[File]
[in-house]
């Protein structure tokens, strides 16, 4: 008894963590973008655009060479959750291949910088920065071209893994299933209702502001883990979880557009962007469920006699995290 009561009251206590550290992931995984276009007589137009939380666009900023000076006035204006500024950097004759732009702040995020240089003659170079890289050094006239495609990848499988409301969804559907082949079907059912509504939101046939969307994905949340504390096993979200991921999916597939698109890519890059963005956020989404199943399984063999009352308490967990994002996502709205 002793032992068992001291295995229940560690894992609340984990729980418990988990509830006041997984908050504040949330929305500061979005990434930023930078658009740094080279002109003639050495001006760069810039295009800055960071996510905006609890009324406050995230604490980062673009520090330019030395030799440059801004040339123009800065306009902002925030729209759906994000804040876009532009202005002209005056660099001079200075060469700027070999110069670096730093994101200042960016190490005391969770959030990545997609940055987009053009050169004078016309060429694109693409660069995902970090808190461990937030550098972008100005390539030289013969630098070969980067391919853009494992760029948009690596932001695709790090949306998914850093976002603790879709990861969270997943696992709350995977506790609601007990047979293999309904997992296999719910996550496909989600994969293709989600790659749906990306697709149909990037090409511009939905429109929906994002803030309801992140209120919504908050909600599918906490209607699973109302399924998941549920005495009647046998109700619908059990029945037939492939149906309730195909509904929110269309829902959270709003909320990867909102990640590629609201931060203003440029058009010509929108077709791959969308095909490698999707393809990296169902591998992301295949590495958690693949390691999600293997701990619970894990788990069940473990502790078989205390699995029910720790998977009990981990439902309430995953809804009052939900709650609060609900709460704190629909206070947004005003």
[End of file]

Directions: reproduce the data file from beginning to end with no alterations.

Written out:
[in-house]
């Protein structure tokens, strides 16, 4: 008894963590973008655009060479959750291949910088920065071209893994299933209702502001883990979880557009962007469920006699995290 009561009251206590550290992931995984276009007589137009939380666009900023000076006035204006500024950097004759732009702040995020240089003659170079890289050094006239495609990848499988409301969804559907082949079907059912509504939101046939969307994905949340504390096993979200991921999916597939698109890519890059963005956020989404199943399984063999009352308490967990994002996502709205 002793032992068992001291295995229940560690894992609340984990729980418990988990509830006041997984908050504040949330929305500061979005990434930023930078658009740094080279002109003639050495001006760069810039295009800055960071996510905006609890009324406050995230604490980062673009520090330019030395030799440059801004040339123009800065306009902002925030729209759906994000804040876009532009202005002209005056660099001079200075060469700027070999110069670096730093994101200042960016190490005391969770959030990545997609940055987009053009050169004078016309060429694109693409660069995902970090808190461990937030550098972008100005390539030289013969630098070969980067391919853009494992760029948009690596932001695709790090949306998914850093976002603790879709990861969270997943696992709350995977506790609601007990047979293999309904997992296999719910996550496909989600994969293709989600790659749906990306697709149909990037090409511009939905429109929906994002803030309801992140209120919504908050909600599918906490209607699973109302399924998941549920005495009647046998109700619908059990029945037939492939149906309730195909509904929110269309829902959270709003909320990867909102990640590629609201931060203003440029058009010509929108077709791959969308095909490698999707393809990296169902591998992301295949590495958690693949390691999600293997701990619970894990788990069940473990502790078989205390699995029910720790998977009990981990439902309430995953809804009052939900709650609060609900709460704190629909206070947004005003």